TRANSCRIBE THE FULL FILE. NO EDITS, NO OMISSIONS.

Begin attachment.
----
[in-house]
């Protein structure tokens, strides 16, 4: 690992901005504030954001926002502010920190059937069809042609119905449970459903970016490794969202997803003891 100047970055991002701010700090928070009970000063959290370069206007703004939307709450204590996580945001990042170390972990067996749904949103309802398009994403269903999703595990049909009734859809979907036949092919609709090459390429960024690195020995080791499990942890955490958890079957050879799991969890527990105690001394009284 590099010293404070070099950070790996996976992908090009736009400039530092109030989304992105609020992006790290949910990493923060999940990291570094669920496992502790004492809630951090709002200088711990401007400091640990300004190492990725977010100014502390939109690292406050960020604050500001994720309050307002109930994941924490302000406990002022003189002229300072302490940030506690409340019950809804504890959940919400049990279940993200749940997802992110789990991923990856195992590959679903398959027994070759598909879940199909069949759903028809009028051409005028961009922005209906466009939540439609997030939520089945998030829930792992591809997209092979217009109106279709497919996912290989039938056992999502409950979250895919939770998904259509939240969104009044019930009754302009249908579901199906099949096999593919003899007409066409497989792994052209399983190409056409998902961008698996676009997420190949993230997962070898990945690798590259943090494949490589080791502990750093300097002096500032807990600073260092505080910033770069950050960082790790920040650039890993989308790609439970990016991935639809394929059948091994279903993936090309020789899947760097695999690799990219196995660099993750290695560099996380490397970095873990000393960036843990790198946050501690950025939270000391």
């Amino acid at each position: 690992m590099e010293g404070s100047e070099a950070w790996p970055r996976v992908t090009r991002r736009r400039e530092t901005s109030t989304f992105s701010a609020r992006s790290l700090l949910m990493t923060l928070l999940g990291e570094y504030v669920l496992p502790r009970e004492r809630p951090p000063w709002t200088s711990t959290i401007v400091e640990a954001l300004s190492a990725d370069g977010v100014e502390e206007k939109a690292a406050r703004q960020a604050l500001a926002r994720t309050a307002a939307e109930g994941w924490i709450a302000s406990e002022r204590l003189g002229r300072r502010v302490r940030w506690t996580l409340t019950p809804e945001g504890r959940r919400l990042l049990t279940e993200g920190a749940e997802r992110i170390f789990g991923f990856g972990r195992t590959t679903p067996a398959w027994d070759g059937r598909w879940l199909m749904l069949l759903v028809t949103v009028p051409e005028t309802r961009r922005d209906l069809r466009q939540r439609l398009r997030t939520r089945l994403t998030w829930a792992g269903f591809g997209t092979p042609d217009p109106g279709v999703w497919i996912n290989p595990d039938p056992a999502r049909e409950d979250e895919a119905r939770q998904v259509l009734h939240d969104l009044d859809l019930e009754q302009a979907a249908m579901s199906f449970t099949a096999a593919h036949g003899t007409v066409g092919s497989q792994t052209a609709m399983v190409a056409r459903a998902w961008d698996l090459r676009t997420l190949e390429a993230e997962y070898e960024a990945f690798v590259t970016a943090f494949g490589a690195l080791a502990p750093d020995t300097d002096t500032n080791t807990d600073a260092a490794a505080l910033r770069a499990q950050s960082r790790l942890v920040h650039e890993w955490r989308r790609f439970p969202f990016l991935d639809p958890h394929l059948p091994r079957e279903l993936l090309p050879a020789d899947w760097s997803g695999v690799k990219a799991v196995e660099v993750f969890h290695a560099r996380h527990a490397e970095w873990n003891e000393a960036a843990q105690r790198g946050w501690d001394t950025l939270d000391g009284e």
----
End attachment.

[in-house]
């Protein structure tokens, strides 16, 4: 690992901005504030954001926002502010920190059937069809042609119905449970459903970016490794969202997803003891 100047970055991002701010700090928070009970000063959290370069206007703004939307709450204590996580945001990042170390972990067996749904949103309802398009994403269903999703595990049909009734859809979907036949092919609709090459390429960024690195020995080791499990942890955490958890079957050879799991969890527990105690001394009284 590099010293404070070099950070790996996976992908090009736009400039530092109030989304992105609020992006790290949910990493923060999940990291570094669920496992502790004492809630951090709002200088711990401007400091640990300004190492990725977010100014502390939109690292406050960020604050500001994720309050307002109930994941924490302000406990002022003189002229300072302490940030506690409340019950809804504890959940919400049990279940993200749940997802992110789990991923990856195992590959679903398959027994070759598909879940199909069949759903028809009028051409005028961009922005209906466009939540439609997030939520089945998030829930792992591809997209092979217009109106279709497919996912290989039938056992999502409950979250895919939770998904259509939240969104009044019930009754302009249908579901199906099949096999593919003899007409066409497989792994052209399983190409056409998902961008698996676009997420190949993230997962070898990945690798590259943090494949490589080791502990750093300097002096500032807990600073260092505080910033770069950050960082790790920040650039890993989308790609439970990016991935639809394929059948091994279903993936090309020789899947760097695999690799990219196995660099993750290695560099996380490397970095873990000393960036843990790198946050501690950025939270000391």
């Amino acid at each position: 690992m590099e010293g404070s100047e070099a950070w790996p970055r996976v992908t090009r991002r736009r400039e530092t901005s109030t989304f992105s701010a609020r992006s790290l700090l949910m990493t923060l928070l999940g990291e570094y504030v669920l496992p502790r009970e004492r809630p951090p000063w709002t200088s711990t959290i401007v400091e640990a954001l300004s190492a990725d370069g977010v100014e502390e206007k939109a690292a406050r703004q960020a604050l500001a926002r994720t309050a307002a939307e109930g994941w924490i709450a302000s406990e002022r204590l003189g002229r300072r502010v302490r940030w506690t996580l409340t019950p809804e945001g504890r959940r919400l990042l049990t279940e993200g920190a749940e997802r992110i170390f789990g991923f990856g972990r195992t590959t679903p067996a398959w027994d070759g059937r598909w879940l199909m749904l069949l759903v028809t949103v009028p051409e005028t309802r961009r922005d209906l069809r466009q939540r439609l398009r997030t939520r089945l994403t998030w829930a792992g269903f591809g997209t092979p042609d217009p109106g279709v999703w497919i996912n290989p595990d039938p056992a999502r049909e409950d979250e895919a119905r939770q998904v259509l009734h939240d969104l009044d859809l019930e009754q302009a979907a249908m579901s199906f449970t099949a096999a593919h036949g003899t007409v066409g092919s497989q792994t052209a609709m399983v190409a056409r459903a998902w961008d698996l090459r676009t997420l190949e390429a993230e997962y070898e960024a990945f690798v590259t970016a943090f494949g490589a690195l080791a502990p750093d020995t300097d002096t500032n080791t807990d600073a260092a490794a505080l910033r770069a499990q950050s960082r790790l942890v920040h650039e890993w955490r989308r790609f439970p969202f990016l991935d639809p958890h394929l059948p091994r079957e279903l993936l090309p050879a020789d899947w760097s997803g695999v690799k990219a799991v196995e660099v993750f969890h290695a560099r996380h527990a490397e970095w873990n003891e000393a960036a843990q105690r790198g946050w501690d001394t950025l939270d000391g009284e």